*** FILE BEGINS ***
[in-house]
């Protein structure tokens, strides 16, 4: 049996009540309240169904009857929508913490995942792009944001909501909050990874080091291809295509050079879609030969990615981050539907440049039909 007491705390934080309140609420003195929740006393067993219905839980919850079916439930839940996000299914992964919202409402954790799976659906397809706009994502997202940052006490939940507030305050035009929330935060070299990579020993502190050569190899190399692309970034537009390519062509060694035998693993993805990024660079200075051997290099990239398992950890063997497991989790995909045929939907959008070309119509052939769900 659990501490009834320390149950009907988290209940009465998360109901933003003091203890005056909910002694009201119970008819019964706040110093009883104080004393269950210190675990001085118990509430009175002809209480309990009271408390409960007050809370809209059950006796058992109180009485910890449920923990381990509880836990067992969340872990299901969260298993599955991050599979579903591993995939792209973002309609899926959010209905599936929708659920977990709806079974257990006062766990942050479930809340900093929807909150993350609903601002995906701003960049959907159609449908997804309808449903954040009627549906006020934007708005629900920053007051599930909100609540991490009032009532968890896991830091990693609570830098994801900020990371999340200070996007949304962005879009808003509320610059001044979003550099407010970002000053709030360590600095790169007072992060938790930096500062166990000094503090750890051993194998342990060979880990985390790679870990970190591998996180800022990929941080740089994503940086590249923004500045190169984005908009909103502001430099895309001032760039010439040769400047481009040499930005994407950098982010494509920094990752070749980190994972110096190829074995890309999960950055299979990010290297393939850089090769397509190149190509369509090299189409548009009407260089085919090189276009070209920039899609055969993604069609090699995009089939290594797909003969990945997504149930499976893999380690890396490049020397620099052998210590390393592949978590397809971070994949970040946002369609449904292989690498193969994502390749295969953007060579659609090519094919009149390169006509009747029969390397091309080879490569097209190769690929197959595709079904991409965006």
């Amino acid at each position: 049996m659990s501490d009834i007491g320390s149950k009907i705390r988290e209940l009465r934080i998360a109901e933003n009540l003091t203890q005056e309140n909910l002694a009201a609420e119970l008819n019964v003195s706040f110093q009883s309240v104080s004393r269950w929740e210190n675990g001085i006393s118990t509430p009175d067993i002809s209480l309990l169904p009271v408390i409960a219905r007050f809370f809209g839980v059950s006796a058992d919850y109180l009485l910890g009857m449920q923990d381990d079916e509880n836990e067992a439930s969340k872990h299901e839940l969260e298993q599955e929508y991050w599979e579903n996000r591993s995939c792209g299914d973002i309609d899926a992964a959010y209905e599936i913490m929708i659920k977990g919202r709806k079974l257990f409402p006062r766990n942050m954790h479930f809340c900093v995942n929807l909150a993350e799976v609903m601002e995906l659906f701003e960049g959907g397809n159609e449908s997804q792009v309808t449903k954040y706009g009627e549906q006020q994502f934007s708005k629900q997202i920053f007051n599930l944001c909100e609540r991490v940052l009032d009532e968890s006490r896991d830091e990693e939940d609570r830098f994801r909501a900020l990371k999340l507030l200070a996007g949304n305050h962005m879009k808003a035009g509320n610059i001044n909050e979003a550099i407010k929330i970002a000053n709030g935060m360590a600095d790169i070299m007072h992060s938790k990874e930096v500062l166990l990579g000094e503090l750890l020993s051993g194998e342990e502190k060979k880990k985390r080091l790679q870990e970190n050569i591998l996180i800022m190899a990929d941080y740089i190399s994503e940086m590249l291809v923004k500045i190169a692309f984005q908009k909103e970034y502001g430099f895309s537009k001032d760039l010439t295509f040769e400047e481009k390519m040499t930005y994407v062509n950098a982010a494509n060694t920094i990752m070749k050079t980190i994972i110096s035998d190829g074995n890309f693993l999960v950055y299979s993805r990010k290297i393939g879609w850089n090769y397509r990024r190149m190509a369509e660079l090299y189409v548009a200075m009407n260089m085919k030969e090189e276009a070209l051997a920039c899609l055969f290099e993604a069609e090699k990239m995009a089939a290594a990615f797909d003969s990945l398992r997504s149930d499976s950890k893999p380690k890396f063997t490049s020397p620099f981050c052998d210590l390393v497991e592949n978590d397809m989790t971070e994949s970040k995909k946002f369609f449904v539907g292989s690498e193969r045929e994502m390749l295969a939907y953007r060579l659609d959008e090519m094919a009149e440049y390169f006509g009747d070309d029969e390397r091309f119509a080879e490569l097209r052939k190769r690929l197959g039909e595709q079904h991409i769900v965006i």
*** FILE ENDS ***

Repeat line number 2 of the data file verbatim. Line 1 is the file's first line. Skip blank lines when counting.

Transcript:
């Protein structure tokens, strides 16, 4: 049996009540309240169904009857929508913490995942792009944001909501909050990874080091291809295509050079879609030969990615981050539907440049039909 007491705390934080309140609420003195929740006393067993219905839980919850079916439930839940996000299914992964919202409402954790799976659906397809706009994502997202940052006490939940507030305050035009929330935060070299990579020993502190050569190899190399692309970034537009390519062509060694035998693993993805990024660079200075051997290099990239398992950890063997497991989790995909045929939907959008070309119509052939769900 659990501490009834320390149950009907988290209940009465998360109901933003003091203890005056909910002694009201119970008819019964706040110093009883104080004393269950210190675990001085118990509430009175002809209480309990009271408390409960007050809370809209059950006796058992109180009485910890449920923990381990509880836990067992969340872990299901969260298993599955991050599979579903591993995939792209973002309609899926959010209905599936929708659920977990709806079974257990006062766990942050479930809340900093929807909150993350609903601002995906701003960049959907159609449908997804309808449903954040009627549906006020934007708005629900920053007051599930909100609540991490009032009532968890896991830091990693609570830098994801900020990371999340200070996007949304962005879009808003509320610059001044979003550099407010970002000053709030360590600095790169007072992060938790930096500062166990000094503090750890051993194998342990060979880990985390790679870990970190591998996180800022990929941080740089994503940086590249923004500045190169984005908009909103502001430099895309001032760039010439040769400047481009040499930005994407950098982010494509920094990752070749980190994972110096190829074995890309999960950055299979990010290297393939850089090769397509190149190509369509090299189409548009009407260089085919090189276009070209920039899609055969993604069609090699995009089939290594797909003969990945997504149930499976893999380690890396490049020397620099052998210590390393592949978590397809971070994949970040946002369609449904292989690498193969994502390749295969953007060579659609090519094919009149390169006509009747029969390397091309080879490569097209190769690929197959595709079904991409965006």